Glenn High School senior blazing trail playing varsity baseball

Most girls in high school who can pitch, hit, and run become softball stars but Glenn High School Grizzly Ashley Bonneville embraced the path less traveled.

The Glenn HS baseball team is a family of brothers and one sister. "I like being the only girl out here and you know trying to compete and stay up to the level of the guys," Bonneville, an infielder/pitcher, says.

The team's assistant coach Alberto Guzman says Bonneville is "hands down one of the hardest workers."

Teammate Luke Berryhill, a sophomore shortstop, says Bonneville "comes out here and plays just the same as anyone else. She earns her spot."


Bonneville has been earning her spot while on the diamond since Little League.

"I just always liked baseball over softball. I only played one season of softball. And it just wasn't the same to me," Bonneville says. "I just like the environment out here with the guys. It's fun. I like to earn their respect."

But respect hasn't always been given when Bonneville takes the field.

Head baseball coach Zac Darling says at Glenn "she's treated like a normal teammate you know? There's no barriers with that. But we've faced some opponents this year that have, you can hear kids talking in the dugout."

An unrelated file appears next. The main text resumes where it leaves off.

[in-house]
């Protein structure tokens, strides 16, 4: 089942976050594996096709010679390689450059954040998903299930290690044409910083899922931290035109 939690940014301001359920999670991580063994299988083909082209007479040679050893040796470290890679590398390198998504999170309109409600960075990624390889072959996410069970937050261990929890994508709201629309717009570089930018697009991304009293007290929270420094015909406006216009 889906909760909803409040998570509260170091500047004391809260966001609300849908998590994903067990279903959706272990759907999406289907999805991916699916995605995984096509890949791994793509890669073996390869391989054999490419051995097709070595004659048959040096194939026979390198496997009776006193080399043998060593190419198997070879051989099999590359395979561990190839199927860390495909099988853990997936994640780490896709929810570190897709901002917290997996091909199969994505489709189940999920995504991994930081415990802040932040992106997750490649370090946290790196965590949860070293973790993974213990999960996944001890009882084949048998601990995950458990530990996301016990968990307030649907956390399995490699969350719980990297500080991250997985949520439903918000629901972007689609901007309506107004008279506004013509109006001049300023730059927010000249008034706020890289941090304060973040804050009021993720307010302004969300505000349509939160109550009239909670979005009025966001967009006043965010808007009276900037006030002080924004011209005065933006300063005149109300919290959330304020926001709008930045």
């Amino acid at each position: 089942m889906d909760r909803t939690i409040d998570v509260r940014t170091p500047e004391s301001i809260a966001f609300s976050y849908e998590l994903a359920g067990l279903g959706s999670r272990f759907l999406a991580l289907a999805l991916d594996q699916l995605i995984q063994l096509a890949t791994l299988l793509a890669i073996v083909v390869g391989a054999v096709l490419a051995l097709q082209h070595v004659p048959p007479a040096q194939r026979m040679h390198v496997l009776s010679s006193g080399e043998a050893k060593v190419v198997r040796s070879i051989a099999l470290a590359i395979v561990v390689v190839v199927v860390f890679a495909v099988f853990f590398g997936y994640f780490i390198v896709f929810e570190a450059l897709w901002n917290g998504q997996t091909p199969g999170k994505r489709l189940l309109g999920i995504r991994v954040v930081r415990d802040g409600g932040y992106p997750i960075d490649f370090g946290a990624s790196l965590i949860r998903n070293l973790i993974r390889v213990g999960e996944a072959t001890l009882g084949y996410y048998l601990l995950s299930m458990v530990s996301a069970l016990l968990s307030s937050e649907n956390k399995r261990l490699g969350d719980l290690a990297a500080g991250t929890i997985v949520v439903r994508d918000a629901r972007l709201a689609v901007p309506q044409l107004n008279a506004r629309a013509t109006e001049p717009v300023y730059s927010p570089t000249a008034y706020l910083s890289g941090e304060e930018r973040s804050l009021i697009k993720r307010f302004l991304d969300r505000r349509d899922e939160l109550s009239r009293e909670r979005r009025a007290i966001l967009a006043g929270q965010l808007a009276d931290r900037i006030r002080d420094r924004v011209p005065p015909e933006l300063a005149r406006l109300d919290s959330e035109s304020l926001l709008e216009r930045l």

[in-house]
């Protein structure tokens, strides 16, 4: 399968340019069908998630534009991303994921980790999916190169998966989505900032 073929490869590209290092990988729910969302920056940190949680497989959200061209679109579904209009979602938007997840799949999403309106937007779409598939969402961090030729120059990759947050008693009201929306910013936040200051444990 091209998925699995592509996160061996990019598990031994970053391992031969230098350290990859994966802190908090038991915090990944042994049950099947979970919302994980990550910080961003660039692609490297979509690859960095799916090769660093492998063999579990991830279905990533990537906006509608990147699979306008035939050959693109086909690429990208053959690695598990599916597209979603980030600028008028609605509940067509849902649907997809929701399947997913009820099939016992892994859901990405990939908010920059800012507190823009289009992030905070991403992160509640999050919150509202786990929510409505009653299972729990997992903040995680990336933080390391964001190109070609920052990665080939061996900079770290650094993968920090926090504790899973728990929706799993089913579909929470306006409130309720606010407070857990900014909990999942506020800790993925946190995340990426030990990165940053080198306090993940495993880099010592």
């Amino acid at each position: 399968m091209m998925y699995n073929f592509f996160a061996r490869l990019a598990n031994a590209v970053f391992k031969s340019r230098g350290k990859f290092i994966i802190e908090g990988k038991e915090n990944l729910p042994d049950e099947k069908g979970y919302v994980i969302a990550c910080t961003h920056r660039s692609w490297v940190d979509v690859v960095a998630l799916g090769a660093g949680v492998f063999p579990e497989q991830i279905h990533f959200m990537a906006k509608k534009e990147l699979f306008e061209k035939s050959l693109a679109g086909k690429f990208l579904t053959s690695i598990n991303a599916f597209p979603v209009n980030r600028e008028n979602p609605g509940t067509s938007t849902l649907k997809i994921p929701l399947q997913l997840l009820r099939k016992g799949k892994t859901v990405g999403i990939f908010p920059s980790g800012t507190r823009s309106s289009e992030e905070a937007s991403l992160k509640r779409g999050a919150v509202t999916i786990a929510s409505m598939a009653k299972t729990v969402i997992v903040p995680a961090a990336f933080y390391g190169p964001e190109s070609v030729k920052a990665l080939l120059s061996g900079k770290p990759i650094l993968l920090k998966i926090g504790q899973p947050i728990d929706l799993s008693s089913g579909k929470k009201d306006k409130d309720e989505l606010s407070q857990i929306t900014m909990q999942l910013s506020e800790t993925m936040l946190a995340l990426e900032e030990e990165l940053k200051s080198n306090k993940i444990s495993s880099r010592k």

"I always get these weird looks. I hear the whispers, oh is that a girl? Why is there a girl out there?" Bonneville says.

Guzman adds, "You'll hear other dugouts start snickering and laughing. And then you'll watch her throw a curve ball and strike them out looking. And it's amazing."


Bonneville also plays volleyball and basketball. She was accepted into the University of Texas a couple of months ago, which is where she plans to play her college ball but it won't be baseball.  She says she's going to try to walk-on the women's basketball team.

Even though her baseball career may be done after high school, Bonneville has made an impact on those on her team.

"I've coached her for four years. We talk about us being a family. A baseball family. And those guys have embraced her. They love her. She's part of the family.  And they want to be there for their sister," Darling says.

Bonneville says, "In the beginning, it was kind of scary, a little intimidating. Coming out with all the upperclassmen. But as the years gone by I've created great friendships with them and I love these guys. They're like brothers to me."